Some call it the three E’s -- equity, the environment, and the economy. Others label it the three P’s -- people, the planet, and profits. Whichever letter in the alphabet they use, companies of all sizes and shapes around the world are seriously embracing sustainability practices and processes in their core business functions.

There are many vague definitions of sustainability floating around these days. But the United Nations does perhaps the best job of putting it succinctly: sustainability, according to the UN, is about meeting “the needs of the present without compromising the ability of future generations to meet their own needs.” The Center for Sustainable Enterprise at the University of North Carolina’s Kenan-Flagler Business School is equally precise. Sustainable enterprise, in its view, “is a way of doing business that creates profit while avoiding harm to people and the planet.”

Regardless of the descriptive language, companies know that their top and bottom lines will increasingly depend on how deeply they commit to sustainability and how accurately they track, measure, and report their progress in this area. In view of this looming financial imperative, many large global enterprises, including Walmart, have already plowed significant time, energy, and resources into sustainability efforts. But so have small- and medium-size firms on Main Street. A recent study of 20,000 of these companies in Ohio, Pennsylvania, and North Carolina, for instance, found that 70 percent are adopting sustainable business practices because they increase success.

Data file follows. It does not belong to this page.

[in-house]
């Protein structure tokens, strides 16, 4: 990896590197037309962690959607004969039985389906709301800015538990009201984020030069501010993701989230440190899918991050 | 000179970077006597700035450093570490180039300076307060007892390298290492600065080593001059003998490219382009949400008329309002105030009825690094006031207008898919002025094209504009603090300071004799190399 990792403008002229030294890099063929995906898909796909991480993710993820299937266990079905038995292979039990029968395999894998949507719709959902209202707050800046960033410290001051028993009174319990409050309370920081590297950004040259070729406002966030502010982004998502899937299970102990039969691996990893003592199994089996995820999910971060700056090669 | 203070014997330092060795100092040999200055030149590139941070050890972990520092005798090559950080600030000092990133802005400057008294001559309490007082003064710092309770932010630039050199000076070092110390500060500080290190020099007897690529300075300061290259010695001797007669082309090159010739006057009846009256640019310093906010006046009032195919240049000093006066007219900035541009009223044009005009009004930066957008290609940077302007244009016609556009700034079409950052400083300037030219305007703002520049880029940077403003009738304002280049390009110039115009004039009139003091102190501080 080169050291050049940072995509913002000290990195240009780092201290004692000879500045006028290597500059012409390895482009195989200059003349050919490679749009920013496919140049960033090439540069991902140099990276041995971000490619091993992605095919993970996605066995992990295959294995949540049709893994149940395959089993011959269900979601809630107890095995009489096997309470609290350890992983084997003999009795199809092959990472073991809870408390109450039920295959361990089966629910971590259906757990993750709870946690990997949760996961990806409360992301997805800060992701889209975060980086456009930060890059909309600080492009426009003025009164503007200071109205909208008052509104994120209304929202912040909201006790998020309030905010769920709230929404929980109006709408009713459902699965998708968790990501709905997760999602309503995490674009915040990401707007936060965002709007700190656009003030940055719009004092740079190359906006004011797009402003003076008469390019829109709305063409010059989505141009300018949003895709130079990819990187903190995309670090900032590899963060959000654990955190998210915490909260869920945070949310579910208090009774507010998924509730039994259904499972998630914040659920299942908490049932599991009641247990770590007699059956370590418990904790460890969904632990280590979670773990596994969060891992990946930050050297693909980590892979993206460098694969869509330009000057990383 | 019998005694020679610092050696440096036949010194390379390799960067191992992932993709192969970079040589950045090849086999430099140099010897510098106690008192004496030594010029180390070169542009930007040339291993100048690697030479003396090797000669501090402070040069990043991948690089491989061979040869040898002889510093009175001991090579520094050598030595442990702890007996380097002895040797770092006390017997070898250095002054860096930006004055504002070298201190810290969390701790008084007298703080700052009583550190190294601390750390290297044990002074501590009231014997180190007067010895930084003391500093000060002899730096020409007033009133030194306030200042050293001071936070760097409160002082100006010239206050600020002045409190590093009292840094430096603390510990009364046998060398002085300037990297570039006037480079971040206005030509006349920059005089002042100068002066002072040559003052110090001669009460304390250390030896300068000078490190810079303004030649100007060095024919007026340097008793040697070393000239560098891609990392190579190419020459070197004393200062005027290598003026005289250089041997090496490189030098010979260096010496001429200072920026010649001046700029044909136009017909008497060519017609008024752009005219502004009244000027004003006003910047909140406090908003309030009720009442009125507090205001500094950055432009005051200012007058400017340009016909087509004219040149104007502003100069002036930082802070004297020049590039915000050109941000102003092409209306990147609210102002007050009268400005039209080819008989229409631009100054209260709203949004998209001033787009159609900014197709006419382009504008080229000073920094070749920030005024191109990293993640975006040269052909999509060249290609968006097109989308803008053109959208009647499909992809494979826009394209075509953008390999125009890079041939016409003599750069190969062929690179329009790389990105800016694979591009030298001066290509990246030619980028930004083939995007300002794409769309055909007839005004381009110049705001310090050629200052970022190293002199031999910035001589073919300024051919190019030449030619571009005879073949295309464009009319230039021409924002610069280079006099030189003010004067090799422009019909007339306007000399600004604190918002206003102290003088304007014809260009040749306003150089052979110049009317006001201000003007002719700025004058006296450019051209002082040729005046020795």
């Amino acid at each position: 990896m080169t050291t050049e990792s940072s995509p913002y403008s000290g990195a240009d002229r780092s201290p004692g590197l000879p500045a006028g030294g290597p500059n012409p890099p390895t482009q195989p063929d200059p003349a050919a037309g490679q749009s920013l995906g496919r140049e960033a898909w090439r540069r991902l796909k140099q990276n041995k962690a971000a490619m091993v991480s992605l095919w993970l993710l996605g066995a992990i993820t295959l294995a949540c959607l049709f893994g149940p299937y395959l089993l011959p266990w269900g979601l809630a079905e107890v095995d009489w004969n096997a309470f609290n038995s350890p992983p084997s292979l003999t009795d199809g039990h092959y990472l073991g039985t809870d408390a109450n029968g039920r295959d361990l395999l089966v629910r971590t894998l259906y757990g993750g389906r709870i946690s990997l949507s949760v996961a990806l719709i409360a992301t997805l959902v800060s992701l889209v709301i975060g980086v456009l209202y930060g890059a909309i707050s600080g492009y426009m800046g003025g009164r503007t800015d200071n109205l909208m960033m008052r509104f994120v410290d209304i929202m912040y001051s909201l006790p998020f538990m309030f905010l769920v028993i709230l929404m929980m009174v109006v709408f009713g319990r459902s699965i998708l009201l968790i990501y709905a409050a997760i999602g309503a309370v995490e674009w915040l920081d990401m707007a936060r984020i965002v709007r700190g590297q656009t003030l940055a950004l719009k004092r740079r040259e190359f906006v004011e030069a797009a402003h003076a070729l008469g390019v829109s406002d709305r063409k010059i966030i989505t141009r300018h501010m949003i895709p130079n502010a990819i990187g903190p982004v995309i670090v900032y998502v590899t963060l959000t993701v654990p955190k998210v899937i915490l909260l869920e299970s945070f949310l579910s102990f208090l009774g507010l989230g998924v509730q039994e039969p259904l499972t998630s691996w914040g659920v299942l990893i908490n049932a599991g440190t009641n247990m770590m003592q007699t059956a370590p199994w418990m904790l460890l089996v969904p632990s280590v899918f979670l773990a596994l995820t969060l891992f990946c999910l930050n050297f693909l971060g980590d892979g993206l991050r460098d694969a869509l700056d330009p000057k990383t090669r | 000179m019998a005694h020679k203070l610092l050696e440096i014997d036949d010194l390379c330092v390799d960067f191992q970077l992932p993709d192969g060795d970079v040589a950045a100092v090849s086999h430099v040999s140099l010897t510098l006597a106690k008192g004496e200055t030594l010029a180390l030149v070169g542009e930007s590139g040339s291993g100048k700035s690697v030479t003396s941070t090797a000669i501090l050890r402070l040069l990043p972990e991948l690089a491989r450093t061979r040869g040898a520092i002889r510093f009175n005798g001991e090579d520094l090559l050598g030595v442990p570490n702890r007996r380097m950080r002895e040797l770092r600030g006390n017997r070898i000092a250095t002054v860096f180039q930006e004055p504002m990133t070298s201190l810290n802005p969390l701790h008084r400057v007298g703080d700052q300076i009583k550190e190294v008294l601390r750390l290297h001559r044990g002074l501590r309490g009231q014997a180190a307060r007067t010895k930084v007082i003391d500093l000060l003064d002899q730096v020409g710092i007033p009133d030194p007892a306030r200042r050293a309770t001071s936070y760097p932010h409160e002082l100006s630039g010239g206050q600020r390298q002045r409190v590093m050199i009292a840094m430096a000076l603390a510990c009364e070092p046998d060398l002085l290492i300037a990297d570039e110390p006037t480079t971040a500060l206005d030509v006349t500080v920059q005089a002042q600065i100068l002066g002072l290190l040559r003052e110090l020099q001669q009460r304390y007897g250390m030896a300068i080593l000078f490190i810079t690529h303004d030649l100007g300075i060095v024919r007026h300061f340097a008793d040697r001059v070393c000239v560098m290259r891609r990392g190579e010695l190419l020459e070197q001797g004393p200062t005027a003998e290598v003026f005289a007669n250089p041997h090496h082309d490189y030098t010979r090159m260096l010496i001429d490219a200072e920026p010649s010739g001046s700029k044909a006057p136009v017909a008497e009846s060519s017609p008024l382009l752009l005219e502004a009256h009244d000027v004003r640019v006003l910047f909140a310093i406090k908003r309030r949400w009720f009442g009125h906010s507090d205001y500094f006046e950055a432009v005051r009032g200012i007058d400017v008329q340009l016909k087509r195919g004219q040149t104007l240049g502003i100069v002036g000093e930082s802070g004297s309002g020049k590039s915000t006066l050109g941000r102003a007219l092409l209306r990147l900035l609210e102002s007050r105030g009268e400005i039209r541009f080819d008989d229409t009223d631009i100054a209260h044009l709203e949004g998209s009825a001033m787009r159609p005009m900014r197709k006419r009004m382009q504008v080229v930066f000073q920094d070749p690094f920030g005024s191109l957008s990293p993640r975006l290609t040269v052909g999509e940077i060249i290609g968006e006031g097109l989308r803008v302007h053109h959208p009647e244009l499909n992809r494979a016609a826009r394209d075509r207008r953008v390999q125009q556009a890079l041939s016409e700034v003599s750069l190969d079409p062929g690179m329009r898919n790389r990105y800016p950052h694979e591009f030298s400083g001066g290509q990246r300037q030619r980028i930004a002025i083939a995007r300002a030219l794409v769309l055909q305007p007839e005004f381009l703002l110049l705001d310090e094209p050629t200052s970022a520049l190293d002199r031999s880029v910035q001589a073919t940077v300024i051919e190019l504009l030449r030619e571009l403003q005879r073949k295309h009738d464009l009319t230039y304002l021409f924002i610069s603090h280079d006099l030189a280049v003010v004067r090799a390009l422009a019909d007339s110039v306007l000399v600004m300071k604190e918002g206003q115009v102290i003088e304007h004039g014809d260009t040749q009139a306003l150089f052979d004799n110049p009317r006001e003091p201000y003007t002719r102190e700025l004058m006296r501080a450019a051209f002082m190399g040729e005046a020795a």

There are five main reasons companies are interested in conducting business in a sustainable manner:

  • Supplier networks demand it. Companies such as Walmart, which has more than 100,000 suppliers, are now requiring that vendors collaborate on sustainability initiatives. If a business wants to continue receiving orders from big customers like this, it will follow suit on sustainability.
  • Government contracts necessitate it. City, state, and federal purchasing agents are, in more and more cases, not permitted to do business with vendors who have a poor or nonexistent track record when it comes to sustainability. Over time, sustainability, diversity, and price may become the three most important variables for winning public-sector contracts.
  • Customers require it. More than 80 percent of all consumers surveyed in a 2009 national poll indicated that it’s somewhat or very important that the companies they purchase from practice sustainable business.
  • Potential employees insist on it. A recent study of employees between the ages of 18 and 35 in the United States, the European Union, India, and China found that 96 percent of them want to work for a company that’s committed to sustainability.
  • Public policy encourages it. President Obama has said that he wants 25 percent of our nation’s energy to be renewable by 2025. And the states have been busy shaping energy policy, too. Right now, 46 states are using tax incentives to help boost renewable energy companies, 32 states offer financing or loans for companies seeking to expand their renewable energy presence, 22 states provide rebates for renewable energy activities, 29 states and the District of Columbia have established renewable portfolio standards, and 19 states have embraced energy efficiency standards.

Despite all the sustainable activity in the private sector around the world, most companies haven’t been able to fully track, measure, and report their sustainability endeavors. And many firms are still struggling with the often-complex data gathering in this arena.